Chester L. Gossett IV v. Tiffany Smith Gossett – adultery – Chester Gossett filed a complaint for divorce from his wife, Tiffany Gossett, on the grounds of adultery and cruel and inhuman treatment. Tiffany answered and filed a counterclaim for divorce on the same grounds. The chancellor dismissed both Chester’s complaint and Tiffany’s
counterclaim finding insufficient evidence. On appeal, the COA reverses and remands finding that the chancellor applied the incorrect legal standard to adultery. At trial, Chester testified that his wife stayed out very late at night. One night when she was out he received a text message that she had withdrawn $163 from their checking account while at a casino. Realizing that this was the amount to rent a room,. he drove to the casino and saw his wife leaving with a man who had been a customer of
Tiffany’s when she worked at Lowe’s. The man carried two overnight bags to Tiffany’s car. The two had been spotted at restaurants and after Chester moved out, entering the marital home. The chancellor denied a divorce on adultery grounds finding that one could conclude that Tiffany committed adultery but that the evidence could also be
consistent with a reasonable theory of innocence. This was an incorrect analysis, the COA holds. In a circumstantial evidence case, the proof need not be such that must lead the factfinder only to a conclusion of guilt. On remand, the court should decide which party is more credible and rule accordingly.
Bettina Grandberry v. RIH Acquisitions MS II, LLC d/b/a Bally’s Casino – premises liability – In November of 2012, Grandberry and her sister went to Bally’s Casino in Tunica to eat at the buffet. While seated, the lights went out due to a car accident outside the casino. During the outage, Grandberry claims that she was hit in the back of the head with an unknown object by an unknown person. She was treated at a hospital for her injuries. She filed a pro se complaint but the trial court granted summary judgment for Bally’s. On appeal she argues that she should not have had to sit for her deposition after the court’s deadline of 120 days after the answer was filed, that Bally’s should have had to answer discovery served after the deadline, and that she should have been allowed further discovery regarding Bally’s power source. The COA finds that summary judgment was not error inasmuch as Grandberry failed to prove that Bally’s violated any duty to her and her other claims were waived. The COA affirms.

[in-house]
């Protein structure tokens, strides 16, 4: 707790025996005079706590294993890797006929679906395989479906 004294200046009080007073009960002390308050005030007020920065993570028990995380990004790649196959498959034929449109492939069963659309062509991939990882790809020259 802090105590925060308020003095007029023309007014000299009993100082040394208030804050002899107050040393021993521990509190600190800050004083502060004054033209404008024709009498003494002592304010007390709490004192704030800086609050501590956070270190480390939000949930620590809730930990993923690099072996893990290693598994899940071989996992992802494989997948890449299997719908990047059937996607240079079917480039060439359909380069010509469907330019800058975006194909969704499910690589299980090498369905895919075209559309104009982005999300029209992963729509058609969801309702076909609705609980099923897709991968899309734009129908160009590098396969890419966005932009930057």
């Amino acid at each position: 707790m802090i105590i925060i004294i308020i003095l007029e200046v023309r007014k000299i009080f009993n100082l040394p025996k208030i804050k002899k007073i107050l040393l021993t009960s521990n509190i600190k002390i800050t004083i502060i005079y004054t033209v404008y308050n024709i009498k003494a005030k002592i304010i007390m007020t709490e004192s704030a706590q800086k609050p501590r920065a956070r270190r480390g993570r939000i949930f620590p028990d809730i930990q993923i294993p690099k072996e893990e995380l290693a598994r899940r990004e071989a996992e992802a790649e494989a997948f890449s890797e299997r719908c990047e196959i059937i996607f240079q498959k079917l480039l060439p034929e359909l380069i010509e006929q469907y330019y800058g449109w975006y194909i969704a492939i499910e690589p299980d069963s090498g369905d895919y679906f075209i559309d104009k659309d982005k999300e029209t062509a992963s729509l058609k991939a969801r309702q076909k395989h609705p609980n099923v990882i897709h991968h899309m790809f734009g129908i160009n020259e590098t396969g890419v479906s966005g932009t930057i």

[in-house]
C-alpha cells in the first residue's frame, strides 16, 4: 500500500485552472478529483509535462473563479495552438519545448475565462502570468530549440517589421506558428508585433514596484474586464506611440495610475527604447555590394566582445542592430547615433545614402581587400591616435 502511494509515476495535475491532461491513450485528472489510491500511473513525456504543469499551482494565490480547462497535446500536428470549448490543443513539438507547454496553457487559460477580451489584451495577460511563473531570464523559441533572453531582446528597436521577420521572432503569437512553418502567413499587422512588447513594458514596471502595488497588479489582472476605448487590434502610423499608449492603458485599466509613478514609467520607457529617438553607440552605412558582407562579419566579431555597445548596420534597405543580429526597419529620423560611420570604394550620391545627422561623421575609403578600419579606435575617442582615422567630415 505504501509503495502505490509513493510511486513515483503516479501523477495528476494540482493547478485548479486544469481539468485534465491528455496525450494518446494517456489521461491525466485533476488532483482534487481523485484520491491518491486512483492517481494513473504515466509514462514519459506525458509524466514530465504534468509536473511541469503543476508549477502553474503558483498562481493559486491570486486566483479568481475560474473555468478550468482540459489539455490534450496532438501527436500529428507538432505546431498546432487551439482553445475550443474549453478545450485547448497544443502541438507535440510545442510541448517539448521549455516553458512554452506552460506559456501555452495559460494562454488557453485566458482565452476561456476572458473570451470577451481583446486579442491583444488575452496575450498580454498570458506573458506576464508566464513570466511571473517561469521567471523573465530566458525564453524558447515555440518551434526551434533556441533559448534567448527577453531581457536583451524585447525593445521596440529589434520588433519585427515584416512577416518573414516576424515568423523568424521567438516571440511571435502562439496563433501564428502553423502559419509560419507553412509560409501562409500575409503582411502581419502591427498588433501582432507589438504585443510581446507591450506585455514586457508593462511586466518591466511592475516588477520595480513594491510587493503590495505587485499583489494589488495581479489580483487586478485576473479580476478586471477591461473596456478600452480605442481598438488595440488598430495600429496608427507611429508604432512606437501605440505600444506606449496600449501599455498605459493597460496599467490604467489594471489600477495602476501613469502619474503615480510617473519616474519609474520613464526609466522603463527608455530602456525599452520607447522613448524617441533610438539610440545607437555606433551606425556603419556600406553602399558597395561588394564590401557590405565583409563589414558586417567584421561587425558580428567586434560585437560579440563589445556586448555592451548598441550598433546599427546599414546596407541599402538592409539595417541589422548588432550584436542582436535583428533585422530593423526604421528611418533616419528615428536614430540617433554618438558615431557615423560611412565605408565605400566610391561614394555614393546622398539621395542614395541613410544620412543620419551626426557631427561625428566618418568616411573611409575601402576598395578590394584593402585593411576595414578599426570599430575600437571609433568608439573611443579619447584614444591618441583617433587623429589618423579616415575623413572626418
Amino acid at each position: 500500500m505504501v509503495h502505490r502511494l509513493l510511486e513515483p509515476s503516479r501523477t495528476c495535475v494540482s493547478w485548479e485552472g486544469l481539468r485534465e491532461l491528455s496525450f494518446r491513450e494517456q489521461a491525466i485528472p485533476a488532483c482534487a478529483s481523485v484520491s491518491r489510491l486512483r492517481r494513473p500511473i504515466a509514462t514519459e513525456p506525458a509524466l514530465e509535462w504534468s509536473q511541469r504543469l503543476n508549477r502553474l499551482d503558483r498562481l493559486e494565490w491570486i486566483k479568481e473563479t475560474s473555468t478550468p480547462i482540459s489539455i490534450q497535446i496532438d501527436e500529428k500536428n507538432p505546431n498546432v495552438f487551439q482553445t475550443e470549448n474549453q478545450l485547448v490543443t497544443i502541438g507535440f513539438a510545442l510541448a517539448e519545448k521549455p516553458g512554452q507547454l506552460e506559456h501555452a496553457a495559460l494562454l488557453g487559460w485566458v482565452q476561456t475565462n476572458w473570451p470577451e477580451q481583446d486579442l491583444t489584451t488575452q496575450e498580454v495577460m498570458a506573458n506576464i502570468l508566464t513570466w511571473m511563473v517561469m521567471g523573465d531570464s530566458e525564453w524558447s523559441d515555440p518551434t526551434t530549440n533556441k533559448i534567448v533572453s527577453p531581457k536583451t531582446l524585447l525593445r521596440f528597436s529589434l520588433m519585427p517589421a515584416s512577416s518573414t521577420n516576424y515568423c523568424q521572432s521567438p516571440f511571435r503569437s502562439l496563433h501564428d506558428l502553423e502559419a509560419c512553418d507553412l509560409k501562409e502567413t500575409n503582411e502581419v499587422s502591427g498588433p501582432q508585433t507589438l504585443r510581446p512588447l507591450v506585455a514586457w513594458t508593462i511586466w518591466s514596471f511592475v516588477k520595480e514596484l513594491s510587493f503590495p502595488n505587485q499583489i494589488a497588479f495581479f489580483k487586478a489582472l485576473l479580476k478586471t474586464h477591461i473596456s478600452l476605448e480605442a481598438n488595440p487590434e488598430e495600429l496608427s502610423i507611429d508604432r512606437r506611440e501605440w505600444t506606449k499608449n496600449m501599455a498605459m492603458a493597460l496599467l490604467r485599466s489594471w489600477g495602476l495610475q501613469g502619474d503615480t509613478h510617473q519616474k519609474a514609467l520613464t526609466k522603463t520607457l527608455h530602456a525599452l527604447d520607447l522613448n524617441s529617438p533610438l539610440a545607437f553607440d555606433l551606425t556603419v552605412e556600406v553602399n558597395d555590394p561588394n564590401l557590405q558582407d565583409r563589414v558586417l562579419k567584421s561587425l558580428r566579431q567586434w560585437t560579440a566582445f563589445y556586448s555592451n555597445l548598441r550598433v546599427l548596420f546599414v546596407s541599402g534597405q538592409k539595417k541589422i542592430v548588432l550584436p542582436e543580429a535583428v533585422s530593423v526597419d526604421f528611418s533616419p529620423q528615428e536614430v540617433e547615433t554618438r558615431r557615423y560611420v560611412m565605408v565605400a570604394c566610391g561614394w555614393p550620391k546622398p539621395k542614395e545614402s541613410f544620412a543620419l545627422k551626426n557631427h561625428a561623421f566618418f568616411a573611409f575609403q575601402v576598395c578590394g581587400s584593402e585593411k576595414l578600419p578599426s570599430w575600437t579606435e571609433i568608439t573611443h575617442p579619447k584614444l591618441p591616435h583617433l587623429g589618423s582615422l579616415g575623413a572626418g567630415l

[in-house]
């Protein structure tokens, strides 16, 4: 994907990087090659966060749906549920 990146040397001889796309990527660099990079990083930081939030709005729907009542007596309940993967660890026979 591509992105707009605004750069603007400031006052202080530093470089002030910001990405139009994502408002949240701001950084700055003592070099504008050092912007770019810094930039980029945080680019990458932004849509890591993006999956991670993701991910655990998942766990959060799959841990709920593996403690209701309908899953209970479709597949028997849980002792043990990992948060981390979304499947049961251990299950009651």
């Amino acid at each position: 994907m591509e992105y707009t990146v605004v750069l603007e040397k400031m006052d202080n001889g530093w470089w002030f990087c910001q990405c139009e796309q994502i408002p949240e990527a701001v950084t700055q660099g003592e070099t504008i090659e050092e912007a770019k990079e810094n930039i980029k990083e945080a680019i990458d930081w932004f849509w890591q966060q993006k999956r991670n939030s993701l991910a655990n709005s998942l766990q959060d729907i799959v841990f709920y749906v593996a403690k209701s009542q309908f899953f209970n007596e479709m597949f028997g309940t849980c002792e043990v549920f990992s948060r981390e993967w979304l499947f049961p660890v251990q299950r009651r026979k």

In the Matter of the Estate of George Lee Jones, Deceased: Jimmy Fairchilds, Executor of the Estate of George Lee Jones, Deceased v. Delta Foundation Inc. – novation – Jones died in 2012 in a car accident. He had owned Three Rivers Transport, a company that delivered and set up mobile homes. When he died, Delta Foundation probated claims for $88,740.05 and $116,228.17 relate to two promissory notes taken out by Three
Rivers. The notes originated in 2005 and were renewed in 2008. In 2005, Jones and his partner Pinkston signed on behalf of Three Rivers and individually. In 2008, Jones signed without noting in what capacity he was signing. The chancellor allowed the claims to be probated, after allowing Delta to amend its claim to add the 2005 notes. finding that the 2008 notes were not a novation because no new debtors were substituted. The court, however, made no findings of fact as to whether the parties intended to extinguish the 2005 notes by execution of the 2008 notes. The COA finds it was not error to allow Delta to amend its claim but reverses the ruling allowing the claims to be probated.